The Passing of the Lantern

The lantern held aloft in the hand of the dwarf cast its wavering yellow light on the age worn stones of the dungeon cell. It left too much of the room in deep shadows though. The thickly armored warrior eyed those shadows with hard flinty eyes. He looked to his companions—a lithe pit fighter, a bow armed elf and staff wielding human wizard. They nodded to him. He hefted his treasured runic ax and stalked into the dank dungeon cell.


The cry came from the wizard but the dwarf was already aware of the threat by the time the word flew from the mage’s lips.

A screaming rat man had burst from the shadows with a rusty, chipped sword raised high. The red eyes of the rat man were focused on the dwarf.

The stocky dwarf warrior was ready for him though. He let out his own shout of battle glee and swung his weapon. The blow was true. The rat man’s life was forfeit.

But a stern female voice pierced the gloom of the dungeon and stayed the scene.

“Wait”, it said. “Remember. You’re using the runic ax.”

The curved edge of the dwarf’s ax had stalled less than an inch from the rat man’s skin.

The rat man looked down at the weapon poised to end his life.

The lamplight gleamed on the runes on that curved edge.

The dwarf looked at them and then in a surprisingly child-like voice said, “Oh yeah! Two dice, right? A three and a five. That’s five damage, right?”

“Don’t forget your strength”, replied the woman’s voice.

“That’s a three”, said the dwarf in his far too young voice. “So….eight, eight damage!”

The ax shot back into motion, slicing into the shaven’s fur and flesh. The rat man screeched and died a bleeding death at the booted feet of stout dwarf warrior. That hearty warrior raised his ax and his lantern and snapped into a dab.

The disembodied woman’s voice sighed.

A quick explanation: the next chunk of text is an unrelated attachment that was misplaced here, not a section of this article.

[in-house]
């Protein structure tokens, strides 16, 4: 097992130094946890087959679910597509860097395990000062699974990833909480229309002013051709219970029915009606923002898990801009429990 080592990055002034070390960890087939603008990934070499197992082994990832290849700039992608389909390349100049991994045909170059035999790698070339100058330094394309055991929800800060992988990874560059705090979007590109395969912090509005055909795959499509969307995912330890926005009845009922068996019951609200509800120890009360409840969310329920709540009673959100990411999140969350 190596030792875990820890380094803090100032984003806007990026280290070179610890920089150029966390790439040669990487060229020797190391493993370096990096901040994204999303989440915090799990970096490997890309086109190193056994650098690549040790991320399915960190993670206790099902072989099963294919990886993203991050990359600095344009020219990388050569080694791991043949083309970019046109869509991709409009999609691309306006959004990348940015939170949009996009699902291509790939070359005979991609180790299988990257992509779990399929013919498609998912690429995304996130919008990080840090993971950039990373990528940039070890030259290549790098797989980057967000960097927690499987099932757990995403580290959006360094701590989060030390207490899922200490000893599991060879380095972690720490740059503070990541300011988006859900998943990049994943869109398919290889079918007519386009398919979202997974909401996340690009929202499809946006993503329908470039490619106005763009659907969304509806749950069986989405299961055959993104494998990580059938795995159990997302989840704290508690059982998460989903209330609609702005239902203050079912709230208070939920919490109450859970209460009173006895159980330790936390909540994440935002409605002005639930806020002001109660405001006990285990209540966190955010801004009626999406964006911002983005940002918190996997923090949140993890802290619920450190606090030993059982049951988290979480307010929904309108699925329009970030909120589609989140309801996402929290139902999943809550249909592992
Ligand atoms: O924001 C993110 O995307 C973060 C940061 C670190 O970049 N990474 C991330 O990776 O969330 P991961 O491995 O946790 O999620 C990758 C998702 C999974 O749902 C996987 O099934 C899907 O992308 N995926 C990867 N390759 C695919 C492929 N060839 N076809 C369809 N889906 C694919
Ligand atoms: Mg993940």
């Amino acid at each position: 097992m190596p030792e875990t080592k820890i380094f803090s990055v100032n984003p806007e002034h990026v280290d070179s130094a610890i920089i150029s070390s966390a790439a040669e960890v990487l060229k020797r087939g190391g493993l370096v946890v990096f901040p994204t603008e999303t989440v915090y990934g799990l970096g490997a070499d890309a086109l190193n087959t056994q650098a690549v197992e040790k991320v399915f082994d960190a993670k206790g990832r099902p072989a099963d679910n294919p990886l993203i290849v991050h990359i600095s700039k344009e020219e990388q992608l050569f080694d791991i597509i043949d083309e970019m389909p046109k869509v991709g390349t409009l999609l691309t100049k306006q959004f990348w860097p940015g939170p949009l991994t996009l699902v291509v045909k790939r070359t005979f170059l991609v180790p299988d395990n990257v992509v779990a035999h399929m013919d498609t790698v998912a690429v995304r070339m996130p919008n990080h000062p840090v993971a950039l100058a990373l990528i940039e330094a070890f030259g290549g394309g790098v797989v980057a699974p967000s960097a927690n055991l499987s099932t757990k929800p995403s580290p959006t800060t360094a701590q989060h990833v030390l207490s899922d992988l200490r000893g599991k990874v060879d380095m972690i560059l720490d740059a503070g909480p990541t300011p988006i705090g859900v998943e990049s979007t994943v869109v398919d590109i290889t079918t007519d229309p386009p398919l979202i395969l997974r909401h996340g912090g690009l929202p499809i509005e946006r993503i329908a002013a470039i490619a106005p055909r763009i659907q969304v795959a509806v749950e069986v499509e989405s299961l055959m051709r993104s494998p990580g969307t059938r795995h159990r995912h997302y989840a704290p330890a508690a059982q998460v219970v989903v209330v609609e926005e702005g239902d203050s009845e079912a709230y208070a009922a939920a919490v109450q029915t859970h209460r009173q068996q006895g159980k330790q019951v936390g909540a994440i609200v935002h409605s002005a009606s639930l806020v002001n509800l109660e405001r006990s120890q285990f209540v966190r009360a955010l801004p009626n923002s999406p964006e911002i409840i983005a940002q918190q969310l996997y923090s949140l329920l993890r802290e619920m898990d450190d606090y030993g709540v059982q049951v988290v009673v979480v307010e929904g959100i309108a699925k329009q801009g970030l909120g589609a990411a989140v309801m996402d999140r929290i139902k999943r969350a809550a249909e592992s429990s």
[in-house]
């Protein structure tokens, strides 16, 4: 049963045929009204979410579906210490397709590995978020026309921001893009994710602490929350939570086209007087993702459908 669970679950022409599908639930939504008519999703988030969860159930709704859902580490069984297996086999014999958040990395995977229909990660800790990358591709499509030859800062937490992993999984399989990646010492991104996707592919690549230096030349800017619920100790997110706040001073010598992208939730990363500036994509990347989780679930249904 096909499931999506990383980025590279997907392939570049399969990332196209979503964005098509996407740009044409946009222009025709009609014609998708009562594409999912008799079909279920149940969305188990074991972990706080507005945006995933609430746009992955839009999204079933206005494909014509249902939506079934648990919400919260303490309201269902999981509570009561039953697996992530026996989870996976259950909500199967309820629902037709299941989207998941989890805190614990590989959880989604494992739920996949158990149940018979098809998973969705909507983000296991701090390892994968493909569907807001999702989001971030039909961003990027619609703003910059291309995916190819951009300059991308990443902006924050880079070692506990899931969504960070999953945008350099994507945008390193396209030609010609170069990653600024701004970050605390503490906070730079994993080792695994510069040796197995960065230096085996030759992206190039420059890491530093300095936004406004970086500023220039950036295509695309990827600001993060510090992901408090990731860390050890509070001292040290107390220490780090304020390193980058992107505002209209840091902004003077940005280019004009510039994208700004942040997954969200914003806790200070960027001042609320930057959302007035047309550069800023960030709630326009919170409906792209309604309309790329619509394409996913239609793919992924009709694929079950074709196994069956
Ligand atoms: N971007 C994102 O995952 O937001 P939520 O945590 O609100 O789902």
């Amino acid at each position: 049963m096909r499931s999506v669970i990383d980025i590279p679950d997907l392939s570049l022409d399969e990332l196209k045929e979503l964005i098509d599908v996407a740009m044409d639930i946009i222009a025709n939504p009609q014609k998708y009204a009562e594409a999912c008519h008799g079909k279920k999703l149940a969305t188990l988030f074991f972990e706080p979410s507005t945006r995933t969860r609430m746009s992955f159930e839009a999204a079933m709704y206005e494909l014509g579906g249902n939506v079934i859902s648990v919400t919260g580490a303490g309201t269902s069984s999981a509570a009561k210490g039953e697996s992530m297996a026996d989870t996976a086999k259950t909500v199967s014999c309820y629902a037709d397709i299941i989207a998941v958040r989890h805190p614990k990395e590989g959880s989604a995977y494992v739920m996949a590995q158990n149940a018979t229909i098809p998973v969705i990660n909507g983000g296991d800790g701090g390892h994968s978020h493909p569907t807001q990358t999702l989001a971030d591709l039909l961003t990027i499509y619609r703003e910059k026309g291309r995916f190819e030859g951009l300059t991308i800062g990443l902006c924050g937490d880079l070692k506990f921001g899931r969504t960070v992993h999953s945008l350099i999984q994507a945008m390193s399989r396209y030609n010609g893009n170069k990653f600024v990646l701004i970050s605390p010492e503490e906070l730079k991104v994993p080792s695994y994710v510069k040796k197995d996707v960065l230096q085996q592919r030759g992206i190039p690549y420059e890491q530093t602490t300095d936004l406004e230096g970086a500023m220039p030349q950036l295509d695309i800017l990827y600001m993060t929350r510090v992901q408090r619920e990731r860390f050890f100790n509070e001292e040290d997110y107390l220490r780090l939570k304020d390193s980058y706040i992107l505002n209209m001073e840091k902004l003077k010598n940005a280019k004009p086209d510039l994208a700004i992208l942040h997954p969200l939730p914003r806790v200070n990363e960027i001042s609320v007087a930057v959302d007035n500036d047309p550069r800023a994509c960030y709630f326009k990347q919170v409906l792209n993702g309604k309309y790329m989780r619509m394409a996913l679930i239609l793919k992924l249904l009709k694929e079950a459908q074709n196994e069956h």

The dwarf broke his moment of dancing celebration and hurried to engage the rest of the ravening horde of rat men that had attacked his party mates.


And so, the oldest of my grandsons joined us at the gaming table, bringing his own sense of style to family game night.

Like his mother, my Generic Universal Role Playing Daughter, he started his collection of stories with Warhammerquest after some time playing more standard fare like memory games, age appropriate board games and Pokemon cards. Now though, his young life has changed. He has a Scooby Doo lunch box filled with his gaming supplies: dice bag full of colorful polyhedral dice, his copy of Monster Fluxx, one dwarf miniature and miscellaneous character sheets.

The downside for him though is that he has to read his own cards, do his own math when adding dice rolls and remember his own rules. Joining the adult game table also means playing like an adult: waiting his turn, cooperating with others, thinking ahead and being considerate even while kidding each other over bad dice rolls and questionable moves.

He has taken to all this well though, learning without realizing that he is learning, learning by applying the necessary life skills of literacy, cooperation and critical thinking while having fun and enjoying those extra game table snacks.

The little sandbagger actually pulled off a come from behind victory in a game of Zombies!!! last weekend by quietly stockpiling bullet and heart tokens and sprinting across the map to mop up the last few zombies on the helipad and flying away to safety.

His Uncle Mutt wasn’t there for that game but he heard about it at a family supper soon after. And if you want to know that story all you to do is ask my grandson. He’ll tell it to you, that or the time that his dwarf Rory caught pustulant fungosity while digging through some rotted rags in a long forgotten tomb of the Old World Mountains. He may want to tell you about exploring the giant spider infested ruins of a guard tower in the crumbling city of Budvarich. Or some other story that I may have forgotten but he has not.

He has garnered his own collection of stories since taking up the lantern from his mother and adds to them with every game session; and like the rest of us, he is more than happy to share them with anyone who will listen.

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